Exchange 2007 multiple sites, one server, mail slow

Is there anyway to setup another exchange box so that the box at the colo receives the mail but then other exchange servers get a copy of that mail and users can get their mail from that local copy vs going to the colo to get their mail?
glong3008Asked:
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piattndCommented:
"Mail Slow" is a very vague issue.  What is slow?  Mail delivery?  Can you see messages stacking up in queue?  Is it client access that is slow?  What are the symptoms?
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piattndCommented:
Also, what mail client is being used?  Are they using Cached Exchange Mode?
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glong3008Author Commented:
We get a lot of attachments in what we do so opening those are noticeably slow which then of course makes the amount of work accomplished much less throughout the day.
The mail box in particular is used by many to work in and they usually just have it as an additional mailbox to open in their outlook 2003 or 2007 client.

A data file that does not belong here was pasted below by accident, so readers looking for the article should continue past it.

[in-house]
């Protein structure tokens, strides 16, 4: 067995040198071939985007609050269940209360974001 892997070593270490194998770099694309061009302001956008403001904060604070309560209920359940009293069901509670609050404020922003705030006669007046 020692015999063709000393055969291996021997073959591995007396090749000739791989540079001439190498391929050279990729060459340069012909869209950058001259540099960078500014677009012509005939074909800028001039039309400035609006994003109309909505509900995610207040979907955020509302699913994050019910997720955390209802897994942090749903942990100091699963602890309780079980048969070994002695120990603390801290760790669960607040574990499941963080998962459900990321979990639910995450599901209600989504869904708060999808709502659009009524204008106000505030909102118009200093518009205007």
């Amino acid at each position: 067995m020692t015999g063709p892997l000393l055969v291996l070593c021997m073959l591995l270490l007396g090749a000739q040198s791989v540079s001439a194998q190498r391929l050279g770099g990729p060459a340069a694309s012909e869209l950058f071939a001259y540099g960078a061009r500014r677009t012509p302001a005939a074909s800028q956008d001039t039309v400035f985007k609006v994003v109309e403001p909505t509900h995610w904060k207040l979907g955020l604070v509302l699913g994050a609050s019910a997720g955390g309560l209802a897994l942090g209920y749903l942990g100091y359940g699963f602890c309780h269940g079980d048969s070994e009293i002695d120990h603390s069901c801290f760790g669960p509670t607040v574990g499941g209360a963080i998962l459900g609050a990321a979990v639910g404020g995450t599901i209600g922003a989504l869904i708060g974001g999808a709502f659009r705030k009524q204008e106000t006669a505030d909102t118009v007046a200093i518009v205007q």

With cached mode enabled I don't think that includes these other mailboxes they have opened and frankly this particular mailbox is over 140GB so to cache that mail on all of their machine isn't practical either.
I may need to have that person open just that mailbox when working in it and do cache and may need to give them a bigger drive or archive more of it but pulling all that mail across that slow 5MB connection isn't going to be pretty either.
Just looking for options.
In the past cached mail hasn't been as friendly as the sales pitch!
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glong3008Author Commented:
1 5MB pdf takes about 1.5 minutes to open. When opening these and printing the information so it can be placed into our system or data entered it is a huge impact on productivity.
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Simon Butler (Sembee)ConsultantCommented: